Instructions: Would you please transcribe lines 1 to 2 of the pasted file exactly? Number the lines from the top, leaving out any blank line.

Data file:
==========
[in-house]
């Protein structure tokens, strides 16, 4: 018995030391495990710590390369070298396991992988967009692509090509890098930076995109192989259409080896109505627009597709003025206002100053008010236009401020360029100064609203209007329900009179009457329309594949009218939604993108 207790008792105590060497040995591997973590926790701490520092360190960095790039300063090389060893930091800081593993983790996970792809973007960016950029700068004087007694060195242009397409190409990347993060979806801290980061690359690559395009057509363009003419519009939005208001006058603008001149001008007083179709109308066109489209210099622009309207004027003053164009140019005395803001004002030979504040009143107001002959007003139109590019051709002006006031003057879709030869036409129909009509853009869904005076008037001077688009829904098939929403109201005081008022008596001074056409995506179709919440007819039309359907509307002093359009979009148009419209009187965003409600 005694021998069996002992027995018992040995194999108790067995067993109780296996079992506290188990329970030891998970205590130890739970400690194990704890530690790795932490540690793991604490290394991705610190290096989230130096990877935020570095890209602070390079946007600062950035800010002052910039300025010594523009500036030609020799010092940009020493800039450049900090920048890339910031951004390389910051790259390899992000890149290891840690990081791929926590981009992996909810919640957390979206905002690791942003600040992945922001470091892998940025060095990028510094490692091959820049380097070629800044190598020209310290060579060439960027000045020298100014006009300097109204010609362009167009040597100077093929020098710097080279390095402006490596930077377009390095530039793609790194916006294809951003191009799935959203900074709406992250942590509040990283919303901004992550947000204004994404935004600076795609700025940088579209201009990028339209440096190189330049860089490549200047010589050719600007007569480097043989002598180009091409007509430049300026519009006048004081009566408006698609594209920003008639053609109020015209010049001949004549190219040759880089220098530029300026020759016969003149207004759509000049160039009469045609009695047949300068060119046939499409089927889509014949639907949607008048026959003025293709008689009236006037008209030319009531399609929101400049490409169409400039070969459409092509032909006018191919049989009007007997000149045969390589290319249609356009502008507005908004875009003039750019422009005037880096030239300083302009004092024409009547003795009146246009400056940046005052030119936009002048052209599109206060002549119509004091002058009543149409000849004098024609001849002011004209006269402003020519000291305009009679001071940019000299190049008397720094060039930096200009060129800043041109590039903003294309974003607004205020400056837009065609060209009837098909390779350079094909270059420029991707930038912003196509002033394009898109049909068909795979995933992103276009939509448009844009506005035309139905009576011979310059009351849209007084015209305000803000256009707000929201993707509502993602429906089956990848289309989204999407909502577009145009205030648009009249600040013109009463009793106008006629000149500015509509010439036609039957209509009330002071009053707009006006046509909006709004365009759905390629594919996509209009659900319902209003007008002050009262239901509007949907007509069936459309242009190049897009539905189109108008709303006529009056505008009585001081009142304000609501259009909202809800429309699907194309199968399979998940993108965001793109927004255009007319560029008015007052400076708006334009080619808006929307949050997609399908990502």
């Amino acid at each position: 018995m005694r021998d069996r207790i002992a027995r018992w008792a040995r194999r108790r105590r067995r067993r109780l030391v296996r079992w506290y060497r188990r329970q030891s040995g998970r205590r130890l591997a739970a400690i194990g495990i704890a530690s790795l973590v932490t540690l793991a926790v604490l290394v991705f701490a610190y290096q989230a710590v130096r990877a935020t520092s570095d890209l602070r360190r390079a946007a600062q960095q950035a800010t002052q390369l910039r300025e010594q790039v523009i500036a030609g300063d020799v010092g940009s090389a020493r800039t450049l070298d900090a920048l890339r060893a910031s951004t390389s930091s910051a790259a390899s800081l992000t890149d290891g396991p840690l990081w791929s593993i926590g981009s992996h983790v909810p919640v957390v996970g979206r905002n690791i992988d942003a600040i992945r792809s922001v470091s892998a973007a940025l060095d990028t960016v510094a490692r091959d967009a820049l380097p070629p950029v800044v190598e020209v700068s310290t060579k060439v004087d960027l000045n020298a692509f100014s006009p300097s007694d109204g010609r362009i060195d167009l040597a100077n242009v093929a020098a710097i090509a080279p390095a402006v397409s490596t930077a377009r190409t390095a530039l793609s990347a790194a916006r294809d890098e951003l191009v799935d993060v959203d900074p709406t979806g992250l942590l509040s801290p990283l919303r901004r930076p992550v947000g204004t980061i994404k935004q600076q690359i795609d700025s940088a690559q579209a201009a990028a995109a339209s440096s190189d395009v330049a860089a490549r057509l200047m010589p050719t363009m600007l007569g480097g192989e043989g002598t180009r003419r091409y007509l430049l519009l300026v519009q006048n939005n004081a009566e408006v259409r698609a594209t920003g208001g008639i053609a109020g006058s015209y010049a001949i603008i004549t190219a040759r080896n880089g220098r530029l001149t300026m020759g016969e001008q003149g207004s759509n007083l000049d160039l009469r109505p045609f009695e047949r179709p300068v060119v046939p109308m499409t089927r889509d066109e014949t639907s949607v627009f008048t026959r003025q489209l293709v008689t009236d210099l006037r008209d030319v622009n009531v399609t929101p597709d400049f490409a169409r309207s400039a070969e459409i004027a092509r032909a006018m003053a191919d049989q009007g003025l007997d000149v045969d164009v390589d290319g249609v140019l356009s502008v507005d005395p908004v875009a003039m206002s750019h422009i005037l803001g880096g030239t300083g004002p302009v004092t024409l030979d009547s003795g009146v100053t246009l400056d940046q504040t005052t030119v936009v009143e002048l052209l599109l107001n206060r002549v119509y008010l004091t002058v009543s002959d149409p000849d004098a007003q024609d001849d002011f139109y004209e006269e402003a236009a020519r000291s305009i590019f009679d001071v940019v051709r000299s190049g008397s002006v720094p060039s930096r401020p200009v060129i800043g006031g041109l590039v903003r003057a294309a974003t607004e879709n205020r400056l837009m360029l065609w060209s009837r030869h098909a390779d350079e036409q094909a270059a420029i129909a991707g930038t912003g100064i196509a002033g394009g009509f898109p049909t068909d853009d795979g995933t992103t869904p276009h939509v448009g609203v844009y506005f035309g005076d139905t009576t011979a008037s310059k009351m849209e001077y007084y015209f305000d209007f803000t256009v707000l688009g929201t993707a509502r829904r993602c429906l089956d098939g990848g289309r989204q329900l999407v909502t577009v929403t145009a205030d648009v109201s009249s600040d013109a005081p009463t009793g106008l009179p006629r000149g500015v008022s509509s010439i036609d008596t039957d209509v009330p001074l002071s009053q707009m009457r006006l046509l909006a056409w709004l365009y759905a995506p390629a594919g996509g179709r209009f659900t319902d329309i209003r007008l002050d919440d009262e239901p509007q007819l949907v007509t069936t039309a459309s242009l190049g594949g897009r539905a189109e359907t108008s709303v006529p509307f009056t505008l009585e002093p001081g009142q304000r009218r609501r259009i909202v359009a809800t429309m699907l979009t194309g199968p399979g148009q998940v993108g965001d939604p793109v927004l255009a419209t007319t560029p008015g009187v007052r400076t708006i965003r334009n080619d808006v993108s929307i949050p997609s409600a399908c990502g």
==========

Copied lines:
[in-house]
């Protein structure tokens, strides 16, 4: 018995030391495990710590390369070298396991992988967009692509090509890098930076995109192989259409080896109505627009597709003025206002100053008010236009401020360029100064609203209007329900009179009457329309594949009218939604993108 207790008792105590060497040995591997973590926790701490520092360190960095790039300063090389060893930091800081593993983790996970792809973007960016950029700068004087007694060195242009397409190409990347993060979806801290980061690359690559395009057509363009003419519009939005208001006058603008001149001008007083179709109308066109489209210099622009309207004027003053164009140019005395803001004002030979504040009143107001002959007003139109590019051709002006006031003057879709030869036409129909009509853009869904005076008037001077688009829904098939929403109201005081008022008596001074056409995506179709919440007819039309359907509307002093359009979009148009419209009187965003409600 005694021998069996002992027995018992040995194999108790067995067993109780296996079992506290188990329970030891998970205590130890739970400690194990704890530690790795932490540690793991604490290394991705610190290096989230130096990877935020570095890209602070390079946007600062950035800010002052910039300025010594523009500036030609020799010092940009020493800039450049900090920048890339910031951004390389910051790259390899992000890149290891840690990081791929926590981009992996909810919640957390979206905002690791942003600040992945922001470091892998940025060095990028510094490692091959820049380097070629800044190598020209310290060579060439960027000045020298100014006009300097109204010609362009167009040597100077093929020098710097080279390095402006490596930077377009390095530039793609790194916006294809951003191009799935959203900074709406992250942590509040990283919303901004992550947000204004994404935004600076795609700025940088579209201009990028339209440096190189330049860089490549200047010589050719600007007569480097043989002598180009091409007509430049300026519009006048004081009566408006698609594209920003008639053609109020015209010049001949004549190219040759880089220098530029300026020759016969003149207004759509000049160039009469045609009695047949300068060119046939499409089927889509014949639907949607008048026959003025293709008689009236006037008209030319009531399609929101400049490409169409400039070969459409092509032909006018191919049989009007007997000149045969390589290319249609356009502008507005908004875009003039750019422009005037880096030239300083302009004092024409009547003795009146246009400056940046005052030119936009002048052209599109206060002549119509004091002058009543149409000849004098024609001849002011004209006269402003020519000291305009009679001071940019000299190049008397720094060039930096200009060129800043041109590039903003294309974003607004205020400056837009065609060209009837098909390779350079094909270059420029991707930038912003196509002033394009898109049909068909795979995933992103276009939509448009844009506005035309139905009576011979310059009351849209007084015209305000803000256009707000929201993707509502993602429906089956990848289309989204999407909502577009145009205030648009009249600040013109009463009793106008006629000149500015509509010439036609039957209509009330002071009053707009006006046509909006709004365009759905390629594919996509209009659900319902209003007008002050009262239901509007949907007509069936459309242009190049897009539905189109108008709303006529009056505008009585001081009142304000609501259009909202809800429309699907194309199968399979998940993108965001793109927004255009007319560029008015007052400076708006334009080619808006929307949050997609399908990502």